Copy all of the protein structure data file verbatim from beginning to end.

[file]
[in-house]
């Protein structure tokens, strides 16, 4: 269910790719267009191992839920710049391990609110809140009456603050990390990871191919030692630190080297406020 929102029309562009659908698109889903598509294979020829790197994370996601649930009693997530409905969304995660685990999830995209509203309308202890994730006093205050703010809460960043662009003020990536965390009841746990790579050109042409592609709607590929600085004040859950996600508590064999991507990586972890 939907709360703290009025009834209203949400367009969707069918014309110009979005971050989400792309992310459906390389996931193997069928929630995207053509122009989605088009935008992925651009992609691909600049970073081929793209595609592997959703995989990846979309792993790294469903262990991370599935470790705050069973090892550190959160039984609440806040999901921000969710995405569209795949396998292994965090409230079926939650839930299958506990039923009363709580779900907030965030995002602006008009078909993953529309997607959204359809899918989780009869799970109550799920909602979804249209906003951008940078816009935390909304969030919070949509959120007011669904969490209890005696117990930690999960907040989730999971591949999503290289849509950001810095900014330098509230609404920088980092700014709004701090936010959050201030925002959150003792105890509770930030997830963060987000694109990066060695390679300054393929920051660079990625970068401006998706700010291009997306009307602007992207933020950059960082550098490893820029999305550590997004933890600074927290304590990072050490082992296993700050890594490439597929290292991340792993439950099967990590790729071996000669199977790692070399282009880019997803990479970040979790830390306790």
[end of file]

[in-house]
């Protein structure tokens, strides 16, 4: 269910790719267009191992839920710049391990609110809140009456603050990390990871191919030692630190080297406020 929102029309562009659908698109889903598509294979020829790197994370996601649930009693997530409905969304995660685990999830995209509203309308202890994730006093205050703010809460960043662009003020990536965390009841746990790579050109042409592609709607590929600085004040859950996600508590064999991507990586972890 939907709360703290009025009834209203949400367009969707069918014309110009979005971050989400792309992310459906390389996931193997069928929630995207053509122009989605088009935008992925651009992609691909600049970073081929793209595609592997959703995989990846979309792993790294469903262990991370599935470790705050069973090892550190959160039984609440806040999901921000969710995405569209795949396998292994965090409230079926939650839930299958506990039923009363709580779900907030965030995002602006008009078909993953529309997607959204359809899918989780009869799970109550799920909602979804249209906003951008940078816009935390909304969030919070949509959120007011669904969490209890005696117990930690999960907040989730999971591949999503290289849509950001810095900014330098509230609404920088980092700014709004701090936010959050201030925002959150003792105890509770930030997830963060987000694109990066060695390679300054393929920051660079990625970068401006998706700010291009997306009307602007992207933020950059960082550098490893820029999305550590997004933890600074927290304590990072050490082992296993700050890594490439597929290292991340792993439950099967990590790729071996000669199977790692070399282009880019997803990479970040979790830390306790």